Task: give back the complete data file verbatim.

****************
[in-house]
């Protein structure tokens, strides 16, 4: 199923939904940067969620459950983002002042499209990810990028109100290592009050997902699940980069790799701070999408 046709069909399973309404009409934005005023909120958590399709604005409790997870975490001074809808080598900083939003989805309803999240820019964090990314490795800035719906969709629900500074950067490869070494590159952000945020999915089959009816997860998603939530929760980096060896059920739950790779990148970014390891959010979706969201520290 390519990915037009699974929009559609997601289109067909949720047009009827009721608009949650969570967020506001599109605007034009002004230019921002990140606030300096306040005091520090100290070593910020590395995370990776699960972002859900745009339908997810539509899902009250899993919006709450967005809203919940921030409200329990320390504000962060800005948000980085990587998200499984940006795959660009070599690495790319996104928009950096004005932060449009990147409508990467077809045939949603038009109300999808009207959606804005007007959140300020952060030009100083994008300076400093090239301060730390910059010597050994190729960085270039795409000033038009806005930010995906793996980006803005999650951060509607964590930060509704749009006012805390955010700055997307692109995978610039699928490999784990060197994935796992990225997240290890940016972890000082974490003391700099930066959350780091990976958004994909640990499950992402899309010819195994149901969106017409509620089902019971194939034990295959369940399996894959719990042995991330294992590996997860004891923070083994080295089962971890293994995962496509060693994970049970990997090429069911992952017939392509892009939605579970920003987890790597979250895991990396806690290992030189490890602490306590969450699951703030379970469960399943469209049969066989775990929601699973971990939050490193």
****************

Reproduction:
[in-house]
């Protein structure tokens, strides 16, 4: 199923939904940067969620459950983002002042499209990810990028109100290592009050997902699940980069790799701070999408 046709069909399973309404009409934005005023909120958590399709604005409790997870975490001074809808080598900083939003989805309803999240820019964090990314490795800035719906969709629900500074950067490869070494590159952000945020999915089959009816997860998603939530929760980096060896059920739950790779990148970014390891959010979706969201520290 390519990915037009699974929009559609997601289109067909949720047009009827009721608009949650969570967020506001599109605007034009002004230019921002990140606030300096306040005091520090100290070593910020590395995370990776699960972002859900745009339908997810539509899902009250899993919006709450967005809203919940921030409200329990320390504000962060800005948000980085990587998200499984940006795959660009070599690495790319996104928009950096004005932060449009990147409508990467077809045939949603038009109300999808009207959606804005007007959140300020952060030009100083994008300076400093090239301060730390910059010597050994190729960085270039795409000033038009806005930010995906793996980006803005999650951060509607964590930060509704749009006012805390955010700055997307692109995978610039699928490999784990060197994935796992990225997240290890940016972890000082974490003391700099930066959350780091990976958004994909640990499950992402899309010819195994149901969106017409509620089902019971194939034990295959369940399996894959719990042995991330294992590996997860004891923070083994080295089962971890293994995962496509060693994970049970990997090429069911992952017939392509892009939605579970920003987890790597979250895991990396806690290992030189490890602490306590969450699951703030379970469960399943469209049969066989775990929601699973971990939050490193």